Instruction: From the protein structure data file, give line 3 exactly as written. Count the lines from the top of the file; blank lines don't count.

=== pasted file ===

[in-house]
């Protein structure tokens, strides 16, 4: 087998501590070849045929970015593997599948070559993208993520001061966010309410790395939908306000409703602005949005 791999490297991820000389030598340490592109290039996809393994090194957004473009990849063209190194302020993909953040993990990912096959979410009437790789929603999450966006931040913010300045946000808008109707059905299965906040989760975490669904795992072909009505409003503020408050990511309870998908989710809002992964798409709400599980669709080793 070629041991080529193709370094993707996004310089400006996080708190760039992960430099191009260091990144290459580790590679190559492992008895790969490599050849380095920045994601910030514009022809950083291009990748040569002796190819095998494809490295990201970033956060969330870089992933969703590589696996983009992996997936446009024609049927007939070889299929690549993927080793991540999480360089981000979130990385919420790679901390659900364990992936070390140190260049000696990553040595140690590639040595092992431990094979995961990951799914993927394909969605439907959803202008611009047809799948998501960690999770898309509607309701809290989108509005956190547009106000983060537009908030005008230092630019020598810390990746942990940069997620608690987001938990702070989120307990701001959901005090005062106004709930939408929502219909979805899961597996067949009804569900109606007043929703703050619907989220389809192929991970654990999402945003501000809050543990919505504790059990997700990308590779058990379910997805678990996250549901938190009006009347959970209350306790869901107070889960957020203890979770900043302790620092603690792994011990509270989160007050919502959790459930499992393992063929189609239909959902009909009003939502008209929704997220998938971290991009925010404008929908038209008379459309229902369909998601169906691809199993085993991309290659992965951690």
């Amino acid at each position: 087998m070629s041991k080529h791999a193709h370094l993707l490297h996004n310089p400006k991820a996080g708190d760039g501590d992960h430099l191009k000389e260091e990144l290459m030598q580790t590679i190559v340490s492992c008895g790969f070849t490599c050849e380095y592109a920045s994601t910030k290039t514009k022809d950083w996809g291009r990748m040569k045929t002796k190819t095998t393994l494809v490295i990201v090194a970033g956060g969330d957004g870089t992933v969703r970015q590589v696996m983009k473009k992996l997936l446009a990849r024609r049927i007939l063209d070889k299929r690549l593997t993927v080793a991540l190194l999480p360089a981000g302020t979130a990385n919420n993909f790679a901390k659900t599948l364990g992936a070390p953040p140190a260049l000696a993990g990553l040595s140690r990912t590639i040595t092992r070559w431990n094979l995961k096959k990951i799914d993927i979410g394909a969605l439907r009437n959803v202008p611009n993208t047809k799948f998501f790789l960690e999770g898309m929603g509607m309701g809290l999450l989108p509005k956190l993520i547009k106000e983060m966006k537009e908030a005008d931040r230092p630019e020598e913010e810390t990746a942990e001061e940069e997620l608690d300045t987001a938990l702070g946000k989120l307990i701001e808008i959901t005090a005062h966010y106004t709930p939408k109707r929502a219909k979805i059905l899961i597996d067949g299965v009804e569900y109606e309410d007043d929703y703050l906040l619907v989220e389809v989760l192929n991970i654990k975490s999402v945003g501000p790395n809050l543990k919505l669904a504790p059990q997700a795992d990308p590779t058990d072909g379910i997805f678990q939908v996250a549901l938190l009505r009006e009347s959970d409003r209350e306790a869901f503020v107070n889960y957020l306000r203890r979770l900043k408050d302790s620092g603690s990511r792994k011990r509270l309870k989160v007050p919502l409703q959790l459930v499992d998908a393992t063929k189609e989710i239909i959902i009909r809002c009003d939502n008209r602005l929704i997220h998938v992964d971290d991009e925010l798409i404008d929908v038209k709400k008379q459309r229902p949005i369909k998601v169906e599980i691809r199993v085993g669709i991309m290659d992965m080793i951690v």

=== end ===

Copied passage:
């Amino acid at each position: 087998m070629s041991k080529h791999a193709h370094l993707l490297h996004n310089p400006k991820a996080g708190d760039g501590d992960h430099l191009k000389e260091e990144l290459m030598q580790t590679i190559v340490s492992c008895g790969f070849t490599c050849e380095y592109a920045s994601t910030k290039t514009k022809d950083w996809g291009r990748m040569k045929t002796k190819t095998t393994l494809v490295i990201v090194a970033g956060g969330d957004g870089t992933v969703r970015q590589v696996m983009k473009k992996l997936l446009a990849r024609r049927i007939l063209d070889k299929r690549l593997t993927v080793a991540l190194l999480p360089a981000g302020t979130a990385n919420n993909f790679a901390k659900t599948l364990g992936a070390p953040p140190a260049l000696a993990g990553l040595s140690r990912t590639i040595t092992r070559w431990n094979l995961k096959k990951i799914d993927i979410g394909a969605l439907r009437n959803v202008p611009n993208t047809k799948f998501f790789l960690e999770g898309m929603g509607m309701g809290l999450l989108p509005k956190l993520i547009k106000e983060m966006k537009e908030a005008d931040r230092p630019e020598e913010e810390t990746a942990e001061e940069e997620l608690d300045t987001a938990l702070g946000k989120l307990i701001e808008i959901t005090a005062h966010y106004t709930p939408k109707r929502a219909k979805i059905l899961i597996d067949g299965v009804e569900y109606e309410d007043d929703y703050l906040l619907v989220e389809v989760l192929n991970i654990k975490s999402v945003g501000p790395n809050l543990k919505l669904a504790p059990q997700a795992d990308p590779t058990d072909g379910i997805f678990q939908v996250a549901l938190l009505r009006e009347s959970d409003r209350e306790a869901f503020v107070n889960y957020l306000r203890r979770l900043k408050d302790s620092g603690s990511r792994k011990r509270l309870k989160v007050p919502l409703q959790l459930v499992d998908a393992t063929k189609e989710i239909i959902i009909r809002c009003d939502n008209r602005l929704i997220h998938v992964d971290d991009e925010l798409i404008d929908v038209k709400k008379q459309r229902p949005i369909k998601v169906e599980i691809r199993v085993g669709i991309m290659d992965m080793i951690v």